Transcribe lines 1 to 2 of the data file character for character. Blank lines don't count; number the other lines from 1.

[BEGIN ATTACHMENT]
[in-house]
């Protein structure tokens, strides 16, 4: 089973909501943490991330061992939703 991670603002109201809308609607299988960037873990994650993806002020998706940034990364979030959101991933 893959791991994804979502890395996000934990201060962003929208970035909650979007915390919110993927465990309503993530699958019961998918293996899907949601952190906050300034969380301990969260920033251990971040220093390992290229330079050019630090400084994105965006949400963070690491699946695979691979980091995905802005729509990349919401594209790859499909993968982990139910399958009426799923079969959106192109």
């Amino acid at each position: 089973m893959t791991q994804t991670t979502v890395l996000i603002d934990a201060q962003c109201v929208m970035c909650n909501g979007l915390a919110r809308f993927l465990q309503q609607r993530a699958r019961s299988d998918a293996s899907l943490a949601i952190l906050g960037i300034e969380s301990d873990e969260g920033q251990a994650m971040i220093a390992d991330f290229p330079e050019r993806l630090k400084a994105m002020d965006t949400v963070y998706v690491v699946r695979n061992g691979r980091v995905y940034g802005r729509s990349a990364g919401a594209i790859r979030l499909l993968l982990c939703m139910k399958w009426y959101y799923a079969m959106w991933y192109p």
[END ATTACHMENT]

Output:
[in-house]
């Protein structure tokens, strides 16, 4: 089973909501943490991330061992939703 991670603002109201809308609607299988960037873990994650993806002020998706940034990364979030959101991933 893959791991994804979502890395996000934990201060962003929208970035909650979007915390919110993927465990309503993530699958019961998918293996899907949601952190906050300034969380301990969260920033251990971040220093390992290229330079050019630090400084994105965006949400963070690491699946695979691979980091995905802005729509990349919401594209790859499909993968982990139910399958009426799923079969959106192109």